Globalisation is going into reverse

It finally seems to be dawning on investors that globalisation can no longer be taken for granted.

Donald Trump and Xi Jinping © NICOLAS ASFOURI/AFP/Getty Images

Markets have been experiencing "a collapse of confidence", says Adam Tooze in The New York Times. The main problem is not the economic backdrop, but a deeper realisation. It seems finally to be dawning on investors that globalisation is "no longer supported by the combination of... economic policy and congenial politics" they once took for granted.

World trade volumes have now shrunk for three consecutive quarters, notes Yasemin Engin of Capital Economics, a consultancy. In August, China's exports to the US declined by 16% year-on-year, while imports from America fell by 22%. This year is set to be the worst for trade since 2009.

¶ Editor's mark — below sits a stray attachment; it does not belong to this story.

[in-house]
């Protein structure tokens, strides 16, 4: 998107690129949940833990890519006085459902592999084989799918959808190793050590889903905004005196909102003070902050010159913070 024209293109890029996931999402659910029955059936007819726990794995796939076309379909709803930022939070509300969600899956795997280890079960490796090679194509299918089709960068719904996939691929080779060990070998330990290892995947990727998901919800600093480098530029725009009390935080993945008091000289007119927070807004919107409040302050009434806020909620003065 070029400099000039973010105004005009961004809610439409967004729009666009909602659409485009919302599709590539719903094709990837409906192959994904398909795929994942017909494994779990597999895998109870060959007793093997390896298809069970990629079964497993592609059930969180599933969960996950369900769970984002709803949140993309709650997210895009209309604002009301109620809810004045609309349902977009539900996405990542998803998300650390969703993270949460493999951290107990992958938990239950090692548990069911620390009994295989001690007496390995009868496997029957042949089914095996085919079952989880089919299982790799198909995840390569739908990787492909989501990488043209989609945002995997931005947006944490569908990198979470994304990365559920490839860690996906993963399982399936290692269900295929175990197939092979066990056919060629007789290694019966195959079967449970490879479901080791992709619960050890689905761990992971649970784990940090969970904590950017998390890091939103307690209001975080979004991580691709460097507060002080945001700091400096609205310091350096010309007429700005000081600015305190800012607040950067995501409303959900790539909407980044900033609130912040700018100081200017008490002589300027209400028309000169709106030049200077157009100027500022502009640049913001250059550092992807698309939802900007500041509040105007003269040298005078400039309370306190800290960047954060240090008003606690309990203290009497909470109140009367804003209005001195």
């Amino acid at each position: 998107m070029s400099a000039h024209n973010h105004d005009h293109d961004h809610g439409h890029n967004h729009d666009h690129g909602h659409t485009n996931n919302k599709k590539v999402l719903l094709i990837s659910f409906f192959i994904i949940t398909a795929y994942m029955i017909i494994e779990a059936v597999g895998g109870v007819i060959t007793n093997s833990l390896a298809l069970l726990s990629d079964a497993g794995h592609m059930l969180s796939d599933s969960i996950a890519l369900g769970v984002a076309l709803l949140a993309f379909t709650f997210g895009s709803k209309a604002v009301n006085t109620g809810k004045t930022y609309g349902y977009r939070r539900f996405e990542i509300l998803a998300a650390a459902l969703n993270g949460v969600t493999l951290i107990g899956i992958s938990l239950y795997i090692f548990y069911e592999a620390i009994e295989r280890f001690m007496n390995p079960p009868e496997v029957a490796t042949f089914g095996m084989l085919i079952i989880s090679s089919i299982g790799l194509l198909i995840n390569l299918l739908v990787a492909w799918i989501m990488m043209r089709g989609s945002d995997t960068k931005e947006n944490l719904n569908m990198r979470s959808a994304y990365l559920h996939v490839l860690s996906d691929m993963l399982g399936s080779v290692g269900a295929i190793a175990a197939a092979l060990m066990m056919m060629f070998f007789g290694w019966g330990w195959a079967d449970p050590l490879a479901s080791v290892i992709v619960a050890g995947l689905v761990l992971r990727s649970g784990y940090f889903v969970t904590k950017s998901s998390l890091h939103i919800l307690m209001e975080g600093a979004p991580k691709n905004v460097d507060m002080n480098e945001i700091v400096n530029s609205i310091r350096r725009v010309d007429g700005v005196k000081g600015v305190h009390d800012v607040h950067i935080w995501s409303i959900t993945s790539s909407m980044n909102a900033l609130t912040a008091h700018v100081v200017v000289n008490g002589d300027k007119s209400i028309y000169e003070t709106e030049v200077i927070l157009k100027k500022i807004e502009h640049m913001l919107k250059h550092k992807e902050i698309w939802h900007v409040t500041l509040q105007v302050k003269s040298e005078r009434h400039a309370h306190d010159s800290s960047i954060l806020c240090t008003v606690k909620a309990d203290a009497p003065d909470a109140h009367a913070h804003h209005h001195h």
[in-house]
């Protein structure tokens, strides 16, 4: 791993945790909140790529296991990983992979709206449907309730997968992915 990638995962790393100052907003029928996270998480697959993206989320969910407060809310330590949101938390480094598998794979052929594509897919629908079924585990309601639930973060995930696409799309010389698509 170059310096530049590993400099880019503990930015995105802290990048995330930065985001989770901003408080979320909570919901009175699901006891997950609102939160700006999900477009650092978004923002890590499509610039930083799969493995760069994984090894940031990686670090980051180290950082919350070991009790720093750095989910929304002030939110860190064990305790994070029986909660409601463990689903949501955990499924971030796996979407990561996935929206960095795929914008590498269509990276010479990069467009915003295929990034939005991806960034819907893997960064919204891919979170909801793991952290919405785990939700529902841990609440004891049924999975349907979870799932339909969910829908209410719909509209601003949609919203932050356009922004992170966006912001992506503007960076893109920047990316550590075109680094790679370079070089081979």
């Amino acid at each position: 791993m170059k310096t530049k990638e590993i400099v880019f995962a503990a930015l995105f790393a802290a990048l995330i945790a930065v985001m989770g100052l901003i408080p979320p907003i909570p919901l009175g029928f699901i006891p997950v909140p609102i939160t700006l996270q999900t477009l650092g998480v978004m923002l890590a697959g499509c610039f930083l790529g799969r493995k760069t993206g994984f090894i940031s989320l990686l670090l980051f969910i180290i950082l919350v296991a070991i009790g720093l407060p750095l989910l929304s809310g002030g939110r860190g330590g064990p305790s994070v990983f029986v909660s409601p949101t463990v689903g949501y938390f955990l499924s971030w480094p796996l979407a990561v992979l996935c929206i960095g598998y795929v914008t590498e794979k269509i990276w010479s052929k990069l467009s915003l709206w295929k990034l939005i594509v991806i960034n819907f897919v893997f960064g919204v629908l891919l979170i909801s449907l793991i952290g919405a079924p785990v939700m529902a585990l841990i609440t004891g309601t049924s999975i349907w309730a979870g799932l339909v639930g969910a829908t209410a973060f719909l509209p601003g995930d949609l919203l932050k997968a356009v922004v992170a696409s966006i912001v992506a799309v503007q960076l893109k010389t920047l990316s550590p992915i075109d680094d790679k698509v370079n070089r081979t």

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The end of an era

Yet "from Washington to Buenos Aires", political commitment to open markets is "disintegrating", says Greg Ip in The Wall Street Journal. Where the US once supported global institutions such as the World Trade Organisation, now it "leads in crippling them". That has left investors and businesses scrambling to rearrange their portfolios and is "pushing the global economy closer to recession".

The ties that bind

Yet even if globalisation is not undone, the new direction of travel is clear. While markets today largely dance to the tune set by Wall Street, decoupling between regions means that future business cycles may become less correlated. That makes geographical diversification more important than ever. Corporate earnings could be another casualty. After years of conquering the world, US companies are now shifting to a "defensive" stance, says Rana Foroohar in the Financial Times. No wonder. As Tooze puts it, the prospect of a world economy divided between a "sclerotic Europe, a nationalist United States and an authoritarian China is a gloomy one". Investors should be prepared.




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